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Among the most feared warriors in Japanese history were those of the Shinsengumi secret police, professional swordsmen who served as a special forces unit for the Tokugawa shogun from 1863 to 1869. This close-knit troop of men terrorized political dissidents on the streets of Kyoto with precision and ruthlessness, and eventually became known as the “Wolves of Mibu.”

The Shinsengumi, whose name literally means the “Newly Selected Corps,” reached the peak of their notoriety during the final years of Japan’s feudal era, the Bakumatsu period.

During that time, a fierce power struggle developed between the rulers of the Tokugawa shogunate—a coalition of warlords favoring trade with Western countries—and imperial Japanese forces desiring centralized rule under the Meiji emperor.

“When Commodore [Matthew] Perry came with his big guns (1853-4) he found a government already tottering to its fall…The Shogun yielded to the demands of Perry and of the representatives of the other foreign powers—England, France, Russia—who followed in Perry’s train, and consented to open Yokohama, Hakodate and certain other ports to foreign trade and residence,” according to an 1895 history by Josephus Nelson Larned.

Other forces in Japan resented the foreign presence and wished to abolish the feudal shogun system for the sake of reformation. Life for underprivileged castes was hard to bear under the dictatorial Tokugawa regime; for example, farmers faced laws regulating the exact sizes of their houses and materials and colors they were allowed wear as clothing. Popular support during the 1860s swung to Emperor Meiji, also known as Mutsuhito. Violence reached a boiling point in 1868, when a civil conflict known as the Boshin War erupted.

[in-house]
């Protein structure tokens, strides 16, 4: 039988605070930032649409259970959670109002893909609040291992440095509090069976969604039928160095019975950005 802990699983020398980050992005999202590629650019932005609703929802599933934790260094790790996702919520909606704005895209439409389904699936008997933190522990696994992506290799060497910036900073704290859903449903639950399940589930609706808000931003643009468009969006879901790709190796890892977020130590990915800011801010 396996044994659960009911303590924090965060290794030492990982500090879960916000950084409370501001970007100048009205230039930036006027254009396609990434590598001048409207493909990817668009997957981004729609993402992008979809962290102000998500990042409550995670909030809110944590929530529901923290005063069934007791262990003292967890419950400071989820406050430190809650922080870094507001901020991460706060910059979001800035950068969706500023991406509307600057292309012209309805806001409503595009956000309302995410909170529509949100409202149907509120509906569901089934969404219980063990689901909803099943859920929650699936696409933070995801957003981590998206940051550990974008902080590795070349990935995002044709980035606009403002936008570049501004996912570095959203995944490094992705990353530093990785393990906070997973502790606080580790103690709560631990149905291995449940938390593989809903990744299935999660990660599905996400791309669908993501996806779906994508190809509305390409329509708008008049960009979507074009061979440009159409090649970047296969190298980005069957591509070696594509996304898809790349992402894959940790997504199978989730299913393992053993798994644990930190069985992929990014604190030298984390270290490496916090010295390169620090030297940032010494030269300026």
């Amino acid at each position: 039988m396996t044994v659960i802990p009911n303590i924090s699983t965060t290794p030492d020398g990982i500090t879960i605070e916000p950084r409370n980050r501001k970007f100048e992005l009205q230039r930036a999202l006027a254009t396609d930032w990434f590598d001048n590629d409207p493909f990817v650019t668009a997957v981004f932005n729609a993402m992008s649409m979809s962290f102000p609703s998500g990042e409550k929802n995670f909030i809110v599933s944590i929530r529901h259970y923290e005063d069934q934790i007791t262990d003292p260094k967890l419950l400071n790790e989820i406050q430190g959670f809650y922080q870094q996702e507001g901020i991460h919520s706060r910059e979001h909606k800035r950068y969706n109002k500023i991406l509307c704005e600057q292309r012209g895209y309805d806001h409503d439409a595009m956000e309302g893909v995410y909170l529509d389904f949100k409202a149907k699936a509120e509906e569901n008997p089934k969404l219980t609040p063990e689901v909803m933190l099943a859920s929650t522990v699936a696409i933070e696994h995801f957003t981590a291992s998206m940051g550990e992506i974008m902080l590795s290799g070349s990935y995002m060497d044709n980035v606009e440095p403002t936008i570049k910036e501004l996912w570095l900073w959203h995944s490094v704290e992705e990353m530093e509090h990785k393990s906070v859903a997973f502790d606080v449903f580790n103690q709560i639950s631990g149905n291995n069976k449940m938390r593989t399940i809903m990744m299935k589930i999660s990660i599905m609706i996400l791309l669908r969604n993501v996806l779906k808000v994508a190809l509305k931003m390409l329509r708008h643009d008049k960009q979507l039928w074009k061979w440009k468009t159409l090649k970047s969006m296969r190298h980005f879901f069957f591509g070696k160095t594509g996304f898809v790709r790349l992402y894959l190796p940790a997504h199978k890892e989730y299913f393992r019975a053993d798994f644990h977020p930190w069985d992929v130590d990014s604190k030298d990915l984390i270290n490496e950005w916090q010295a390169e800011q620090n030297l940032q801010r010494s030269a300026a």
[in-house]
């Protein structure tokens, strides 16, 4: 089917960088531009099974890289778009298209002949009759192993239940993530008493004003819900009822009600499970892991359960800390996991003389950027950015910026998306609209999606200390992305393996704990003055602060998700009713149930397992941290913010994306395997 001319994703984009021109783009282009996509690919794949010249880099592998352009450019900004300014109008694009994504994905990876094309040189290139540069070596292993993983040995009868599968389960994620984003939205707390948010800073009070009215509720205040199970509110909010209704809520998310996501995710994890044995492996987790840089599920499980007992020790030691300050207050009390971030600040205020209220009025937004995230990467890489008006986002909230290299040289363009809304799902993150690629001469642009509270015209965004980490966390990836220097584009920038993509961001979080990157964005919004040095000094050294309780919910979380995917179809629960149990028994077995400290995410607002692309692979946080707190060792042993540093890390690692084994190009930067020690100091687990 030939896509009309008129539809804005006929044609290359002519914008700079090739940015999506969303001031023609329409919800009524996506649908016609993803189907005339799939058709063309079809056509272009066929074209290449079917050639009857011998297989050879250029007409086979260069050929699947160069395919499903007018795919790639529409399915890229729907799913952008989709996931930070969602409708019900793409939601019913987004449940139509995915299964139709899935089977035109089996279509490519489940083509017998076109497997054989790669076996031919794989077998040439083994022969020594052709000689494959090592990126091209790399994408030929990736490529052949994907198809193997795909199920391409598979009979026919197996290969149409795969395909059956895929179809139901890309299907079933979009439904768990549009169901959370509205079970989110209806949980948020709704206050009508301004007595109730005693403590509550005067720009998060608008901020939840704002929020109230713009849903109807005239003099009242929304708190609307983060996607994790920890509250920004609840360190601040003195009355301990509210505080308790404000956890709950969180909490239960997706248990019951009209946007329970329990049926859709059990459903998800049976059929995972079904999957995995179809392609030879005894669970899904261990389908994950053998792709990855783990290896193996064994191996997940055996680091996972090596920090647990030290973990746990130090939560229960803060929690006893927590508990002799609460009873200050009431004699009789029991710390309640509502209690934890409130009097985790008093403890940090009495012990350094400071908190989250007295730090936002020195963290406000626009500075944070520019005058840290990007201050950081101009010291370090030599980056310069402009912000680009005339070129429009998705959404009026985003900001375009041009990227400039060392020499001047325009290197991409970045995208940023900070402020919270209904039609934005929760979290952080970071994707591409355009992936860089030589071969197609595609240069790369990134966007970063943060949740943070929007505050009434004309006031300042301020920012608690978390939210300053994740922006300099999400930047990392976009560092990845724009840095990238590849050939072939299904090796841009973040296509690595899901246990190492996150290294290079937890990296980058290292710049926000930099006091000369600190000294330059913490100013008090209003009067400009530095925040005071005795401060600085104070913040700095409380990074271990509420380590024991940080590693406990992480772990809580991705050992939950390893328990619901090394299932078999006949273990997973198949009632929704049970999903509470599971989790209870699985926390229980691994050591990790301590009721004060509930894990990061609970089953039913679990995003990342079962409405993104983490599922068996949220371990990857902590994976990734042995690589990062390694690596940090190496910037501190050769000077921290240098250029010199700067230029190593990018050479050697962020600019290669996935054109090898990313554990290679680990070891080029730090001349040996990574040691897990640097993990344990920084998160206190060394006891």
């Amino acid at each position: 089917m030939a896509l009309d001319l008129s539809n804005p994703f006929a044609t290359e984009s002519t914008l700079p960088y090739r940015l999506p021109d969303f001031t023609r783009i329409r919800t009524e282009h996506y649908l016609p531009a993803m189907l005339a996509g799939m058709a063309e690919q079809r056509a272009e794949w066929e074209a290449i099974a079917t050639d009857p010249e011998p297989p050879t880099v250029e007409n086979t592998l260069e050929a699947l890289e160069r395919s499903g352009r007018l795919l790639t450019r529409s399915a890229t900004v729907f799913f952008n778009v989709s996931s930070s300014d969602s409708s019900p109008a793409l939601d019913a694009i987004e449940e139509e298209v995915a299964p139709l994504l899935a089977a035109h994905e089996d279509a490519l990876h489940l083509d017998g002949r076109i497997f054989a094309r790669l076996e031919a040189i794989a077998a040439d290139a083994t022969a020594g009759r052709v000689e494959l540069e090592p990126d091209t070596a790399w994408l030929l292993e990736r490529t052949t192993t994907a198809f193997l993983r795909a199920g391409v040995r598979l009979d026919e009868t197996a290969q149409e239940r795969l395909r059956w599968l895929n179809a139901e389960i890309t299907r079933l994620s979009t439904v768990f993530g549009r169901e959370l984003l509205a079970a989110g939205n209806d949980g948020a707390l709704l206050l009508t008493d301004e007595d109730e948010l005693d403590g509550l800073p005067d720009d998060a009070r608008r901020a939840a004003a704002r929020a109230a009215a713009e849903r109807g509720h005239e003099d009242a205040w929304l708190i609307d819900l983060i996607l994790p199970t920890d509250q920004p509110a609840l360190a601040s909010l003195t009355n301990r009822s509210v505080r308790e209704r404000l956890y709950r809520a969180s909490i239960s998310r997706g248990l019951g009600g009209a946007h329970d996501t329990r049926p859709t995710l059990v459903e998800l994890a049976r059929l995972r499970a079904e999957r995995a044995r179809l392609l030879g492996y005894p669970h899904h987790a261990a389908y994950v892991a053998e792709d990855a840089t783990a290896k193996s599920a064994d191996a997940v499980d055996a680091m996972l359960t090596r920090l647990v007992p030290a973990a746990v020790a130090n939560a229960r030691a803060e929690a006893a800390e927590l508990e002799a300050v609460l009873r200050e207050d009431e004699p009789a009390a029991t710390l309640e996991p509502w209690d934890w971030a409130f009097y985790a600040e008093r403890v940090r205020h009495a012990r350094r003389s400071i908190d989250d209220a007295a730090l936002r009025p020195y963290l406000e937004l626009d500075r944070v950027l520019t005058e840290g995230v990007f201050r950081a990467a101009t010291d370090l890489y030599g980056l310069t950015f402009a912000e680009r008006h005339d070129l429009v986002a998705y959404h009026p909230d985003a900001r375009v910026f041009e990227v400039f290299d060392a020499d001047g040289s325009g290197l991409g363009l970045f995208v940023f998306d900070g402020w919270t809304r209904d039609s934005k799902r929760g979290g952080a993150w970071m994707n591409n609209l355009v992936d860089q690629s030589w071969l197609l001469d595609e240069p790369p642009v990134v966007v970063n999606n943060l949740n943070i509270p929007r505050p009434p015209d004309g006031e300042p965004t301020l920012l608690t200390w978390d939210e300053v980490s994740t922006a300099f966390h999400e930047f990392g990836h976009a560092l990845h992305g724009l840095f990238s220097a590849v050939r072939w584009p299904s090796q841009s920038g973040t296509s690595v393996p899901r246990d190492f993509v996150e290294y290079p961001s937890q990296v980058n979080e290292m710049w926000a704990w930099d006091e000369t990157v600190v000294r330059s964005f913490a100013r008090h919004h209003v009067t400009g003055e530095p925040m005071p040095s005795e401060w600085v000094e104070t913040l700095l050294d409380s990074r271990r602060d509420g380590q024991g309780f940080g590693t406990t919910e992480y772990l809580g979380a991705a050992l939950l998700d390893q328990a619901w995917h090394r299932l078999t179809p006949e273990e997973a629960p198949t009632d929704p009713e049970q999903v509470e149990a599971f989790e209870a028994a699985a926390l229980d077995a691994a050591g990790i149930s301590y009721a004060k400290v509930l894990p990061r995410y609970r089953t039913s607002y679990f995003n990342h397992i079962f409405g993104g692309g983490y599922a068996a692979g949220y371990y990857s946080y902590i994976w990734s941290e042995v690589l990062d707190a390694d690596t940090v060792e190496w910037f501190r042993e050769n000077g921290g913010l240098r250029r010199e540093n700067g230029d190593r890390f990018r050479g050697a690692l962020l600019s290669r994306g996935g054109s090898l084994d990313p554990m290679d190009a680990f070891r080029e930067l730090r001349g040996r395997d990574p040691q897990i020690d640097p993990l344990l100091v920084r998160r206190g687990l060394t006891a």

“Adventurous samurai and ronin [masterless samurai or professional martial artists] of different clans swarmed in the western capital (of Kyoto), devising various plots and counterplots to pull down the Tokugawa government,” according to a Jan. 11, 1890, article in the Japan Daily Mail. The article described the Shinsengumi secret police as “a strong body of fierce and unscrupulous ronin [used] to suppress the agitation.”

The term “ronin” correctly describes the majority of Shinsengumi members. Social status was irrelevant to the squad—membership was largely determined by fighting skills. Consequently, most of the Shinsengumi were veteran warriors or men of low birth who had reached a high-level mastery of swordsmanship or other martial arts.

The Shinsengumi at the Battle of Koshu-Katsunuma in 1880 / Smithsonian Institution

Originally garrisoned in Mibu, the troop performed a variety of duties as an elite special forces unit for the shogun. The Shinsengumi were used as investigators and assassins, and were deployed as shock troops in battle. The men were distinguished by their colorful uniforms—especially their bright blue haori jackets with jagged patterns on the sleeves. The Shinsengumi were also equipped with light helmets and chain mail. At the height of its power the force consisted of several hundred members.

After visiting Japan in 1853, Commodore Perry noted there were “spies everywhere, even on the Emperor; a universal secret police, endurable because it presses equally on all.”

Due to its shadowy activities, the Shinsengumi earned a controversial reputation. According to Stephen Turnbull’s book “Katana: The Samurai Sword,” the group engaged in torture. Shinsengumi troopers are widely believed to have been responsible for perpetrating the Ikedaya Incident, a notorious massacre of political dissenters at a Kyoto inn in July 1864.